For people who don't like to shop, the Internet makes it easy. No crowds to fight and it's easy to compare prices.
Combine that with something else the Internet is really good at -- bringing communities of people together to share things -- and you have Buxr.com, a Web site where people share shopping deals.
"This is the only completely community driven deal site out there," said Yan Bezugliy, who co-founded Buxr in 2007.
The latest and the most popular deals are listed atop the front page, ranging from free items such as sunglasses to $700 LCD 42-inch HDTV's sold at Best Buy.
Everything is sold at linked sites, so customers aren't buying from Buxr.
"All go to merchants, to a store. We don't sell anything," Bezugliy said.
Registered users can post deals, and those deals earn or lose points as votes are counted for the best or the worst deals.The winners earn cash. The democracy of the site, as with much of the Internet, is swift and can push a deal up or down for others to see or ignore.
Users are more likely to point out bad deals than good, although giving a deal a bad rating requires explaining why, Bezugliy said in a telephone interview.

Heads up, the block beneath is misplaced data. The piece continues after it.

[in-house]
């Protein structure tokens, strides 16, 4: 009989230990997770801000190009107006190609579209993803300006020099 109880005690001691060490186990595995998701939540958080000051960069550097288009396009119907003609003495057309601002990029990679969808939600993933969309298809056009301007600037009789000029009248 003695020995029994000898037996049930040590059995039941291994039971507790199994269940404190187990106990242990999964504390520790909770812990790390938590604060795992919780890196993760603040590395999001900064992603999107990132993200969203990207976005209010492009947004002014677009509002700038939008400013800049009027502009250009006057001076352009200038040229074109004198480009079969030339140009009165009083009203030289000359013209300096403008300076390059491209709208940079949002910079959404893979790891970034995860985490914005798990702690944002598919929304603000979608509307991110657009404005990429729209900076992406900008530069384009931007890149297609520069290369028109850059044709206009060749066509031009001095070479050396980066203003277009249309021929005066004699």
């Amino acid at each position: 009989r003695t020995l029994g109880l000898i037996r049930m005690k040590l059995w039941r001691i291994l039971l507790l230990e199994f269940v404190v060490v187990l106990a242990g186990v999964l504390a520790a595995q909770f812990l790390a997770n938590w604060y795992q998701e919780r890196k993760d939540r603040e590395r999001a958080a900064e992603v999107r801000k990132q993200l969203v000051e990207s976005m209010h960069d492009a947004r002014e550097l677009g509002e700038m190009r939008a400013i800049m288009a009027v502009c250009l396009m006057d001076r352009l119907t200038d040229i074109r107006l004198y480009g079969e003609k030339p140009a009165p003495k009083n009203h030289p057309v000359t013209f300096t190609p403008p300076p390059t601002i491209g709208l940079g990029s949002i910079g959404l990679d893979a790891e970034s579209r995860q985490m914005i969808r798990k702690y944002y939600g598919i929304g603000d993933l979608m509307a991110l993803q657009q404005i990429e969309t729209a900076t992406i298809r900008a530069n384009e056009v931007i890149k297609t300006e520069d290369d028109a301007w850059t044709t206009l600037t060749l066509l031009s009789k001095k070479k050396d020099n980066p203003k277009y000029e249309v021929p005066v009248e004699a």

One of his goals is to make shopping fun, which is what Bezugliy aimed for with what he calls his "little social bargain hunting experiment" of an early version of Buxr.
In fact, Bezugliy was so social on the Internet and so involved in the virtual world that he took on a business partner, Michael Glozman, after meeting him online in 2006 and without meeting him in person. Glozman, from Philadelphia, and Bezugliy, from Chicago, finally met in person this summer in Florida.
Bezugliy said his ultimate goal for Buxr is to have it be as popular and as useful as Craigslist, giving deal seekers a place to share opinions about what they shop for.
And unlike many Web sites' blogs, Buxr's actually has something to say on the topic it covers. A recent post on how monkeys were the original bargain hunters gave me some shopping insights I'll keep in mind the next time I'm shopping online.
Aaron Crowe is a freelance journalist in the San Francisco Bay Area. He can be reached at www.AaronCrowe.net
Shopping and social interaction come together